The Farthest Shore, published in 1972, was supposed to be the end of the series.  Now there’s Tehanu, which takes up where the last book left off, but is a different kettle of fish entirely. The first Earthsea books are linear, gestural, full of action; this one is talky and abrupt, doubling back on itself, full of unresolved menace, without closure. Its heroes wait, hide, and flee; they have no power to fight. The first three books lay out the answer to the problem of evil with some confidence (lack of balance); this one asks, like Gertrude Stein on her deathbed, "What is the question?"
 
            The answer to the missing question has already been revealed. Since Ged has lost his powers, the wizards who keep balance in the universe need a new Archmage. One of them has a vision, "a woman on Gont," the small island where Tenar and Therru live. But what does the vision mean? A woman cannot be Archmage; this would be a contradiction in terms. What can the question be to which the answer is a woman?
 
            Tehanu is a feminist deconstruction of heroic fantasy, Le Guin's critique of a younger, simpler self, who, as she told me recently, took as her model Tolkien, the great breakthrough writer who legitimized the form, "though he was heir to a long, purely male tradition of heroic adventure fantasy. My Earthsea trilogy is part of this male tradition—that is why I had to write this fourth volume. Because I changed. I had to show the other side."
 
            Feminism has made heroic fantasy—and a number of other classical literary modes, not to mention social relations—impossible, without developing alternative modes to put in their place. Like the worker in Brecht's poem who asked, "Who built the seven gates of Thebes?" Le Guin asks, by implication, who did the dishes for all those feasts in Tolkien? And how can any of us—even men who share housework—be heroes when we have to spend so much time caring for ·house and children? And without heroes, how can evil be defeated?
 
            So many questions.· Some feminist writers try to substitute female knights in armor for male but that doesn't work for me. What works is books that ask questions of myth, like Christa Wolf’s Cassandra, Leslie Marmon Silko's Ceremony, and the, fiction of Ursula Le Guin. Le Guin is a prophet unhonored in her own country. Oh, she is honored (one Horn Book Award, one Newbery Medal, three Hugos, one National Book Award for Children’s Literature) but as a writer of genre books—the ones you find under “Science Fiction” or “Children” instead of "Literature."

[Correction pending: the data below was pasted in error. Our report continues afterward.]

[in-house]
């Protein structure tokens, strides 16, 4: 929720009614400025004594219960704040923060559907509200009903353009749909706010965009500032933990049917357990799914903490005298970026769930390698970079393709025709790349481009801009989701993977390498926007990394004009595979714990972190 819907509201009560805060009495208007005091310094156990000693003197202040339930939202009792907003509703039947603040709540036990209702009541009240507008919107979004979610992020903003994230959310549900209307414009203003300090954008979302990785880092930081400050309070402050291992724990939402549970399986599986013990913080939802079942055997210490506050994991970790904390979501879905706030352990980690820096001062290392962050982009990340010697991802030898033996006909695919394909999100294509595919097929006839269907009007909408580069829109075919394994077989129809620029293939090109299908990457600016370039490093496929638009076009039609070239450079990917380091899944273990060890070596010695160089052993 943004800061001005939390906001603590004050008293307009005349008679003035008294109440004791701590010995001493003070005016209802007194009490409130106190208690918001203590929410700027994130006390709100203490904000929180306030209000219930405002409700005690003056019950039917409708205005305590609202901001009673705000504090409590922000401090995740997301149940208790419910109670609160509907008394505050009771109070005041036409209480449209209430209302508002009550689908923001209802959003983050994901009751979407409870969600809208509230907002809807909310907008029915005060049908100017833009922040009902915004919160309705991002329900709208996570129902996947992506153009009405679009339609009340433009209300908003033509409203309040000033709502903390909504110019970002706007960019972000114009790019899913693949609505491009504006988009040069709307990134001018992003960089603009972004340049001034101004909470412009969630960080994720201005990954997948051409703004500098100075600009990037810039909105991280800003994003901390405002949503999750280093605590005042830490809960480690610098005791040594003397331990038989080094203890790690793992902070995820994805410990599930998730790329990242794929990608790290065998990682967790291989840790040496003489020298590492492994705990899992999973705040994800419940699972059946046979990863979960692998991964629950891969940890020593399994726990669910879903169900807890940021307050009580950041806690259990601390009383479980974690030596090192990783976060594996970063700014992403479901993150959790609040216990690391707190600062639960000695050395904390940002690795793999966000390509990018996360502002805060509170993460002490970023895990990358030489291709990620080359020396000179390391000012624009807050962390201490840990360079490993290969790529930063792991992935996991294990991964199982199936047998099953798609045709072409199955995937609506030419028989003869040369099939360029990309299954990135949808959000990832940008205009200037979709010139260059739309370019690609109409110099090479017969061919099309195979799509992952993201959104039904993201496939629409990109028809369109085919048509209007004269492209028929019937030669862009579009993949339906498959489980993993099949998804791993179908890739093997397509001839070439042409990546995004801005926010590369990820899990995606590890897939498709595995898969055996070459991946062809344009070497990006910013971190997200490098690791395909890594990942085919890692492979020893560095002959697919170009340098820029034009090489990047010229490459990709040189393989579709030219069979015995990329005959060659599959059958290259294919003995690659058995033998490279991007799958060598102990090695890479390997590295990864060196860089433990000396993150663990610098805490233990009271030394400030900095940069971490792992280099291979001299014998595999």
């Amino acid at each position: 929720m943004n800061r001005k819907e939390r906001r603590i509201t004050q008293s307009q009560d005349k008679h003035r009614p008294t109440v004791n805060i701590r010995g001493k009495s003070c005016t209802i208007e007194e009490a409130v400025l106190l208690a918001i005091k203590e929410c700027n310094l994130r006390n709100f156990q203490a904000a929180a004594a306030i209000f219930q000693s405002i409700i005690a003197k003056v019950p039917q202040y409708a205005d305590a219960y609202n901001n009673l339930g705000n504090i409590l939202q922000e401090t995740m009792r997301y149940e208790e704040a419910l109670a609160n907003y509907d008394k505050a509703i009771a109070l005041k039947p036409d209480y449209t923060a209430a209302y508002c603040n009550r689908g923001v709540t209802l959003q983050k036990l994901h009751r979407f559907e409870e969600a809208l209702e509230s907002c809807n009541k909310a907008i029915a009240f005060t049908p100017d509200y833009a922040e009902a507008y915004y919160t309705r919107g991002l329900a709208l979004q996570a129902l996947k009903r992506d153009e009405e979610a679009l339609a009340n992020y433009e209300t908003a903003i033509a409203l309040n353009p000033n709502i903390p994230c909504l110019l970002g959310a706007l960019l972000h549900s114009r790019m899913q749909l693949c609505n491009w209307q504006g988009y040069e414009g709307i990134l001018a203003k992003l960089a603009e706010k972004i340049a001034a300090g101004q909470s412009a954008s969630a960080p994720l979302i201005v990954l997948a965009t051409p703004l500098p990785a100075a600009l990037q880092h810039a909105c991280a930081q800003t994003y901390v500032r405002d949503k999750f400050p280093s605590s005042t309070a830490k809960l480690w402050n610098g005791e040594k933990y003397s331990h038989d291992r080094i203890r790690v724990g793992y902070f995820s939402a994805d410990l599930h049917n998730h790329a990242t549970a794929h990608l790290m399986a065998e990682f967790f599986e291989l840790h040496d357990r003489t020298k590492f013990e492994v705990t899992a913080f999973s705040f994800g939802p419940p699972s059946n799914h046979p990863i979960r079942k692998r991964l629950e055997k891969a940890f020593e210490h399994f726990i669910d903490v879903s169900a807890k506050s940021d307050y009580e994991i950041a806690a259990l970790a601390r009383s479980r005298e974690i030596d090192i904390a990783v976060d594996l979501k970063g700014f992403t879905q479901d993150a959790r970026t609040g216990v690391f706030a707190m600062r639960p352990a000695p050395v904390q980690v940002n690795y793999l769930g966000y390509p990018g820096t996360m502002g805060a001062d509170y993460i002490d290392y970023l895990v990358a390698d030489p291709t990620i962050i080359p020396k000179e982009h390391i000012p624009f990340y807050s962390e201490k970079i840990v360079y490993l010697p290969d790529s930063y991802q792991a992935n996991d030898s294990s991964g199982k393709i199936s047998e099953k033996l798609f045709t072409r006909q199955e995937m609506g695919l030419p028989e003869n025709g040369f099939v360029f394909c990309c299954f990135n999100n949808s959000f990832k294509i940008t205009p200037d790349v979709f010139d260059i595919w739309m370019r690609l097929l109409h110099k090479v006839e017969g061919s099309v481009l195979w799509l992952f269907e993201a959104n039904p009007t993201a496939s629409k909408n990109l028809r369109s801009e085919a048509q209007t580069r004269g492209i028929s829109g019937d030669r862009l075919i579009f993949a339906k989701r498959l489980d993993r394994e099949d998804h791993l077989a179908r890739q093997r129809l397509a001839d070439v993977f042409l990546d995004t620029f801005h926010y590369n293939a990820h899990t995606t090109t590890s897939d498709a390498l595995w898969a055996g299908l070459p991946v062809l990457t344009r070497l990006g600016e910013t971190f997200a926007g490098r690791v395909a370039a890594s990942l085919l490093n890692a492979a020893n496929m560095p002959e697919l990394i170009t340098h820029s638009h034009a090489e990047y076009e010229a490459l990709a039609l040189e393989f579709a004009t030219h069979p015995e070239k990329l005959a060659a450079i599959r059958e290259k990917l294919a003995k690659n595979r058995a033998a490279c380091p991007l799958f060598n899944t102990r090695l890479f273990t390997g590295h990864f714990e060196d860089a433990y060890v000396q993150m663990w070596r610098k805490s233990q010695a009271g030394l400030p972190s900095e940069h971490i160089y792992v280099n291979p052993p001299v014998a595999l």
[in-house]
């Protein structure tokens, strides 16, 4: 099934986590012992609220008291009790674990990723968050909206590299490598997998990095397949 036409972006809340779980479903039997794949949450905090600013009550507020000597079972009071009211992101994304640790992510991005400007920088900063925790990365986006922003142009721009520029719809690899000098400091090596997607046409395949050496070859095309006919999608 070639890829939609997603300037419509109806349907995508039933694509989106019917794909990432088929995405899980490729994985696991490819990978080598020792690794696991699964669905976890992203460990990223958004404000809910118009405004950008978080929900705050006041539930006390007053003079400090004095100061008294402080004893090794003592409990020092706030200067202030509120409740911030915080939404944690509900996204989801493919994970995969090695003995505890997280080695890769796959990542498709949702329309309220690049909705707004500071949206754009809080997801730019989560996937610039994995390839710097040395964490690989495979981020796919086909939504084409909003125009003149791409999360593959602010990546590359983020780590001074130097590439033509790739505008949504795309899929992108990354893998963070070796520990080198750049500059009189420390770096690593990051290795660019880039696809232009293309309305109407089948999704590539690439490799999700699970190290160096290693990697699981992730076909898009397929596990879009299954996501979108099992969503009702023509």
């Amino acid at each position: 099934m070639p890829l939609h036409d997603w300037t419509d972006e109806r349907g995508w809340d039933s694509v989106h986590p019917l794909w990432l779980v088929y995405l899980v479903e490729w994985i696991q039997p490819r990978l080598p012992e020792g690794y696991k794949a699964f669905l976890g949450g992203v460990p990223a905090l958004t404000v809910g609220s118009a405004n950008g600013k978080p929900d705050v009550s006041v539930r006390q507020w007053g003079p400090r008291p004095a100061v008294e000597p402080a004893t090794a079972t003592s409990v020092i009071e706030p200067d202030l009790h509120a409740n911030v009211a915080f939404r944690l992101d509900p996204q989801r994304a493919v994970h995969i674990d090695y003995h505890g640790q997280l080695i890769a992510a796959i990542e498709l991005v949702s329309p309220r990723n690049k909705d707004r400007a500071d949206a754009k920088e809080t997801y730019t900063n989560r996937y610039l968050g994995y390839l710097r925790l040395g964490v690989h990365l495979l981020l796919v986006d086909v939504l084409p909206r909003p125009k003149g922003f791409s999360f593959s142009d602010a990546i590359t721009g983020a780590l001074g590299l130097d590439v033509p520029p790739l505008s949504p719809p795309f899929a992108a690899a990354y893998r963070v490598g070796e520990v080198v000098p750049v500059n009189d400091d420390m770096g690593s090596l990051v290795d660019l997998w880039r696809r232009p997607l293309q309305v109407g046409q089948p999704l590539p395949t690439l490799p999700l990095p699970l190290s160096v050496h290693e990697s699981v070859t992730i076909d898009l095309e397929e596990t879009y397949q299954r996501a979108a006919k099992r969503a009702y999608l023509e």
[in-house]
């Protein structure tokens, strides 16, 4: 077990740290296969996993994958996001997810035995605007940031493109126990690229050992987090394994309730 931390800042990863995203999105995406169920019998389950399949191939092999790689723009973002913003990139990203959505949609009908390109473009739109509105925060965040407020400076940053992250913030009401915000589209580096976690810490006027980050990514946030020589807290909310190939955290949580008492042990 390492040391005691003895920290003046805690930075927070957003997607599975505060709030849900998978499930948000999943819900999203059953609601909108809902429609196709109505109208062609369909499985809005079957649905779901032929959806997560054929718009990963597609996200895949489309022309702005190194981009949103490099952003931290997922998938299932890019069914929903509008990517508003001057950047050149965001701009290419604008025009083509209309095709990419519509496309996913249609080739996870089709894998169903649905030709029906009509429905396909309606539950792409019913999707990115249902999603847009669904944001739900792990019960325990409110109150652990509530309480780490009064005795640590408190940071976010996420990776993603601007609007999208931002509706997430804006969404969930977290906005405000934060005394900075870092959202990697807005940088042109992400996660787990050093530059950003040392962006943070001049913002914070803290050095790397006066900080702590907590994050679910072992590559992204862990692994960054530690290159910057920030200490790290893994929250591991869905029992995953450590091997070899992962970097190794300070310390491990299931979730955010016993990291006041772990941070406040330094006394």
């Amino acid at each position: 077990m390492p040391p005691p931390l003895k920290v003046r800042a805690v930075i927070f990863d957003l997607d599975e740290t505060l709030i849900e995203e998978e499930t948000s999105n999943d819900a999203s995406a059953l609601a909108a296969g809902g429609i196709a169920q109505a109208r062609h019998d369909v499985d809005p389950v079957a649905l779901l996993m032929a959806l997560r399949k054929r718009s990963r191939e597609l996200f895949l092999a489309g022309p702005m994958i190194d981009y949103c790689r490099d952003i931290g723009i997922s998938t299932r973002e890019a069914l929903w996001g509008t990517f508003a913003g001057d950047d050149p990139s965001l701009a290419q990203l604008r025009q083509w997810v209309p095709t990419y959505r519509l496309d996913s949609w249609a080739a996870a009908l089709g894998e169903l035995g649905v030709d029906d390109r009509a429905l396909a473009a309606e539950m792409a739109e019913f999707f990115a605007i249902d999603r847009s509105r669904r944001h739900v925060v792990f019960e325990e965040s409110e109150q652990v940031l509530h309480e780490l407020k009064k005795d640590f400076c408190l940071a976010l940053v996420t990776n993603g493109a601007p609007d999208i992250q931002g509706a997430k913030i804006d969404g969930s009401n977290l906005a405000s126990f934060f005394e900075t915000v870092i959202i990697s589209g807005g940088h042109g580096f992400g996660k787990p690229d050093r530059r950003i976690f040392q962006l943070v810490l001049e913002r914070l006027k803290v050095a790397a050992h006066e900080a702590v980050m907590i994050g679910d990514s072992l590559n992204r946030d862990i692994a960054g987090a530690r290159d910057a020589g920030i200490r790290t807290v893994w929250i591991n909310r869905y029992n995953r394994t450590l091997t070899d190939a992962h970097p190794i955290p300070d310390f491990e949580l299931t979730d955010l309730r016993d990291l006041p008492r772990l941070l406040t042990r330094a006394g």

Le Guin disdains such boundaries. "I am always trying to break down walls," she says. She writes science fiction, fantasy, New Yorker stories, young adult books, poetry, and essays. Almost all her work is political. This fact has not been noticed too much by the people in charge of standards—you know, the guys who set the value of books, the literary equivalent of the Federal Reserve system. Of course, they think the political novel is dead anyhow, and they aren't about to recognize one that pops up in the wrong part of the bookstore. They expect political writing to be set in the real world, and Le Guin's is set in a universe of possibility. What, she asks, would society be like if there were no stable division into two genders, but merely an estrus period in which any individual could become either male or female? (The Left Hand of Darkness) What if there were an anarchist revolution, no state, no method of coercion—how would people be kept in line, and what would happen if someone got out of it? (The Dispossessed) Is a non-violent revolution against overwhelming force realy feasible? How? (The Eye of the Heronwhich was shelved as a Young Adult book.)